Gaylord Perry

I was a mediocre pitcher on a small-school team.  In a desperate attempt to find an edge, I experimented with trick pitches like the knuckler and palm ball.  Although I was book-smart, looking back it is laughable now to consider some of my quirks on the mound.  For example, an umpire typically had five balls in rotation for a game in various degrees of newness, and I would always ask for the one that was shiny and white.  If only I had thought about how it would be harder for the hitter to see the old, dirty ones!


Major leaguers are also trying to find an edge.  Steroids were not yet an option, but in 1975  you could cork a bat or scuff the ball (or apply Ben-Gay).  For whatever reason, I never tried a spitter.  I like to think it’s because it didn’t seem honorable, but the reality is probably more complicated.  Anyone who has ever pitched knows how maddening it is to hear the “Just throw strikes” cliche — if only it was that easy, once you’ve fallen out of rhythmn! — so the natural instinct is to use pristeen, unadulterated  balls in hopes they will fly straight and true, as indended.  It would take a pro’s level of control to add a foreign substance!

The IBC has some great rosters, and where you often see the quality most is on the pitching staff.  Davenport has Gibson and McLain, Des Moines has Jenkins and Stottlemyre, etc.  But based on the results these first five weeks, it is Council Bluffs that has the best duo. Number 1 is  Gaylord Perry (16-15, 2.45, and 291 IP), currently a Cy-like 7-0 with a 0.62 ERA.  Their other Clydesdale is Juan Marichal (26-9, 2.43, and 326 IP), who is 5-2 in the early going.  Rounding things out are 23-yo Jim Nash (13-13, 2.28), 23-yo Blue Moon Odom (16-10, 2.45), 24-yo Chuck Dobson (12-14, 3.00).  Ray Sadecki (12-18, 2.91) is the rotation’s sole lefty.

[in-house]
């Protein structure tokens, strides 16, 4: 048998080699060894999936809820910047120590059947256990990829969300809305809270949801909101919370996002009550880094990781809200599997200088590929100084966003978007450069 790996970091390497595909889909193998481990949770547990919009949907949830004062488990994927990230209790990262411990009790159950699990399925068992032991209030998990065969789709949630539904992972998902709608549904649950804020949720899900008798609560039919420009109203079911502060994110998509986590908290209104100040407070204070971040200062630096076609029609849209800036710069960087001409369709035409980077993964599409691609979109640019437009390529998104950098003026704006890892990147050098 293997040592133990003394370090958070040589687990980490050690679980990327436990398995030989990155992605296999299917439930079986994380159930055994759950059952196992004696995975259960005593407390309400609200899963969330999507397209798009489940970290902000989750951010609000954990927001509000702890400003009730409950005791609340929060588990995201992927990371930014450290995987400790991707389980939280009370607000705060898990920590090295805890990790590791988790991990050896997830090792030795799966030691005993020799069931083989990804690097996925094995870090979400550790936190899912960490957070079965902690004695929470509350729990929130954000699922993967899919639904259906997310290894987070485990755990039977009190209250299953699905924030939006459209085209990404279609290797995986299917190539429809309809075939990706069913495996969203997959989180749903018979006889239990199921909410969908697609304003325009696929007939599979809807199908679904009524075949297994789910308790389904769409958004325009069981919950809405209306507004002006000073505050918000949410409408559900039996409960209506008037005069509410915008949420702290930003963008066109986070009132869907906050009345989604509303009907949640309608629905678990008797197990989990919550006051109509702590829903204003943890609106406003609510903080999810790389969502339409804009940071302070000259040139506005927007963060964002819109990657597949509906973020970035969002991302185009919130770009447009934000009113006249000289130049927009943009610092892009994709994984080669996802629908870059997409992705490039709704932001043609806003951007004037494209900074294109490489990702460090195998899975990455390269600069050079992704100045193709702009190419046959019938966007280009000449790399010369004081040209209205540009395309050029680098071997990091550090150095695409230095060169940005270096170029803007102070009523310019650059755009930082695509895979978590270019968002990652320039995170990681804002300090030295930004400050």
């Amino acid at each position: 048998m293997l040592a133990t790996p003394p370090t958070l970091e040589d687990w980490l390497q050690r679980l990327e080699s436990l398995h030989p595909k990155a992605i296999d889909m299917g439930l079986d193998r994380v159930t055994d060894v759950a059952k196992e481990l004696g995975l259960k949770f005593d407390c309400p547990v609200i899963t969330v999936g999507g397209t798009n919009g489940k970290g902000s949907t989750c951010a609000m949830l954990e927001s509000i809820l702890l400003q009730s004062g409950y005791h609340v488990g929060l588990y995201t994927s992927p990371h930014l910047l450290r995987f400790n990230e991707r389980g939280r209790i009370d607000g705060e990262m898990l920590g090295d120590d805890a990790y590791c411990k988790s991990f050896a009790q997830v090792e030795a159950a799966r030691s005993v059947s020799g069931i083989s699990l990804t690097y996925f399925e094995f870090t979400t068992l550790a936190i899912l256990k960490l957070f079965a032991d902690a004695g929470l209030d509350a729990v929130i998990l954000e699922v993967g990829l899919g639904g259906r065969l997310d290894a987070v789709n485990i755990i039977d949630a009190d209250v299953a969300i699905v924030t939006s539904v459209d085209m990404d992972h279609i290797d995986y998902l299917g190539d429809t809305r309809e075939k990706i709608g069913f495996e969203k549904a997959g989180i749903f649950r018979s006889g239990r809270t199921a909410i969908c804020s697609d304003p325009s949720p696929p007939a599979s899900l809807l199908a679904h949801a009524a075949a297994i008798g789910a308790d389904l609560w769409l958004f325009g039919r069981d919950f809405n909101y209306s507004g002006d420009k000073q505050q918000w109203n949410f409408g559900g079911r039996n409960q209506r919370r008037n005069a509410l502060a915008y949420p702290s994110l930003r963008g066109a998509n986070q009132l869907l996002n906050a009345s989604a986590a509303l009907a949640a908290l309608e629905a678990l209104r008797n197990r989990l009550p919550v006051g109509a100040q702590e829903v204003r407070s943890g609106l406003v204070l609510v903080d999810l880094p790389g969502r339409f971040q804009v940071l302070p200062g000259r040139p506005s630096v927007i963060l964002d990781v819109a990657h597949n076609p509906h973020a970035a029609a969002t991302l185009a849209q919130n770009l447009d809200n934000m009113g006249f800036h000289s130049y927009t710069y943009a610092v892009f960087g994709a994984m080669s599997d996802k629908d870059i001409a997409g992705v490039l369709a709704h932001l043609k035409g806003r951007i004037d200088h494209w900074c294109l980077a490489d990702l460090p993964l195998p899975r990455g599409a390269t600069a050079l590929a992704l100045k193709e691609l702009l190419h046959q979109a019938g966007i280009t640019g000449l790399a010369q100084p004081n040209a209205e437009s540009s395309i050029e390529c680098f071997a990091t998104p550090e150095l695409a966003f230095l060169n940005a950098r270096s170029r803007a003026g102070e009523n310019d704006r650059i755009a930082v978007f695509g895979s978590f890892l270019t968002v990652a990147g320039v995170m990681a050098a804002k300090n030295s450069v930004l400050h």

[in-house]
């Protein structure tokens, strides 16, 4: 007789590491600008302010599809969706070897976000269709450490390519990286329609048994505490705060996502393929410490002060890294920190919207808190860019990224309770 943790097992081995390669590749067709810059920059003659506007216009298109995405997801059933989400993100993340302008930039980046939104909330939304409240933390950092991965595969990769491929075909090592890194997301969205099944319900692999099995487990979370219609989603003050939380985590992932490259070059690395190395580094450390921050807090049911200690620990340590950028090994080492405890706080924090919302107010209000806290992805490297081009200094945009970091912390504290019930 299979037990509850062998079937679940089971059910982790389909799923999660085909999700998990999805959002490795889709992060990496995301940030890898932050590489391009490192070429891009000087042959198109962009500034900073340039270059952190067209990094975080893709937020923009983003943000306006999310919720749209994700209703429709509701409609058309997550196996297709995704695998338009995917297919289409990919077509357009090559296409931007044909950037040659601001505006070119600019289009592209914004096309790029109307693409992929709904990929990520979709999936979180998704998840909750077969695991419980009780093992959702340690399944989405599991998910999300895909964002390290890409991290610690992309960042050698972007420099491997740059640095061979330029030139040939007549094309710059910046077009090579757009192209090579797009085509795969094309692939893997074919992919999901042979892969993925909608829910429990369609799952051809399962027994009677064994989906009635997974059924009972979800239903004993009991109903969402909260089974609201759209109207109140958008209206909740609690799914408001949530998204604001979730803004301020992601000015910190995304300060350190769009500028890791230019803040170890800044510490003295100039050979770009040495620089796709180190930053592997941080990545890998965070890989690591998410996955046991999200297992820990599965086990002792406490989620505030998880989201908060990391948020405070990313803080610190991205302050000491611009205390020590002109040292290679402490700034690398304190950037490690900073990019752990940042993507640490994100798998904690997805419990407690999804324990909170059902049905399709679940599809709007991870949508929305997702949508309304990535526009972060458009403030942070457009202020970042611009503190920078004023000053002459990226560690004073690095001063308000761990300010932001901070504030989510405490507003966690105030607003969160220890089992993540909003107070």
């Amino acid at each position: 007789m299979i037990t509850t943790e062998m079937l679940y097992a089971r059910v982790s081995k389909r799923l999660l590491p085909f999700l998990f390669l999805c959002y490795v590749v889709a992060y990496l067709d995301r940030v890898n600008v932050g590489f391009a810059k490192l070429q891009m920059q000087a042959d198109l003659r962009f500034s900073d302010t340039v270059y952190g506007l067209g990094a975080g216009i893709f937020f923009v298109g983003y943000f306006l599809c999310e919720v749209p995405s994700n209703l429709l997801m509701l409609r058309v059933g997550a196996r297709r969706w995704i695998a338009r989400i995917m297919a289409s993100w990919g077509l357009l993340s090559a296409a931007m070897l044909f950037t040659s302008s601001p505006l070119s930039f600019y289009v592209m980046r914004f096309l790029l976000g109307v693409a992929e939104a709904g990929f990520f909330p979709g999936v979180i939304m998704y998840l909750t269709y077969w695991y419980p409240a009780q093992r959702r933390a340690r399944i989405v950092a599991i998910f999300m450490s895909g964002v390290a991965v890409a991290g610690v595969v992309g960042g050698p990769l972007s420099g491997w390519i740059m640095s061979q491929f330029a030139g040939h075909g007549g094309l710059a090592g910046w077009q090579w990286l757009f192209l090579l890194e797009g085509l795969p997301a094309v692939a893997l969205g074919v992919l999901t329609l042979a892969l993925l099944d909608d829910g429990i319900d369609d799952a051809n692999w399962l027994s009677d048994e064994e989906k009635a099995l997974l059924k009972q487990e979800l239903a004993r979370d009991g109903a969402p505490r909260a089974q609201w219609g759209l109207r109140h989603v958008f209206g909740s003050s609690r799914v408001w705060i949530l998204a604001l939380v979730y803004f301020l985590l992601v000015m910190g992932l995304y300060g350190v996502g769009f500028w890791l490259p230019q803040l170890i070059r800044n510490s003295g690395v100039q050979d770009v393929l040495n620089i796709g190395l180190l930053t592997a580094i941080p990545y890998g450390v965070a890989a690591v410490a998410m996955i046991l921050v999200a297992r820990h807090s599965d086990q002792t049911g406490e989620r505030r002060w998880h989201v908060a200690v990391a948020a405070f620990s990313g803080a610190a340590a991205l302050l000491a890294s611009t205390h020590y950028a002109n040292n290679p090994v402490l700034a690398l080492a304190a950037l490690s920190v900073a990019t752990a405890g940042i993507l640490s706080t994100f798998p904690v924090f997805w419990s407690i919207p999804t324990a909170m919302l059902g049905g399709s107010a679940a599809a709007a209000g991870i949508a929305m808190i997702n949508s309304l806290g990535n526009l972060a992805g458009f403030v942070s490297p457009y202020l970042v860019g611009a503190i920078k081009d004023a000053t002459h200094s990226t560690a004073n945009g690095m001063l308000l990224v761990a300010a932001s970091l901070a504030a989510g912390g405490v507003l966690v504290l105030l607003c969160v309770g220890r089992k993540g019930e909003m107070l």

The depth of this staff is such that righties Bobby Bolin (10-5, 1.99, and 177 IP) and Lew Krausse (10-11, 3.11, and 185 IP) are being used as middle relievers!  The more traditional right-handed bullpen arms include Frank Linzy (2.08, 95 IP, and 12 saves), Diego Segui (2.39 and 83 IP), and Jack Aker (4.10, 75 IP, and 12 saves).  Two fine lefties complete the pen: 33-yo Joe Gibbon (1.58 and 40 IP) and Paul Lindblad (2.40 and 56 IP).

Just two pitchers with the sorting requirement of 120+ IPs and/or a WAR of 0.5+ didn’t make the final 30-man roster for Council Bluffs.  They are the two “must cuts” according to the rules of roster structure: 22-yo Jim Hunter (13-13, 3.35, 234 IP) and Mike McCormick (12-14, 3.58, 198 IP).  I know what you’re all saying — “How could you cut Catfish!” — but that just goes to show the superstar slant of this type of league.

© John Kisner 2019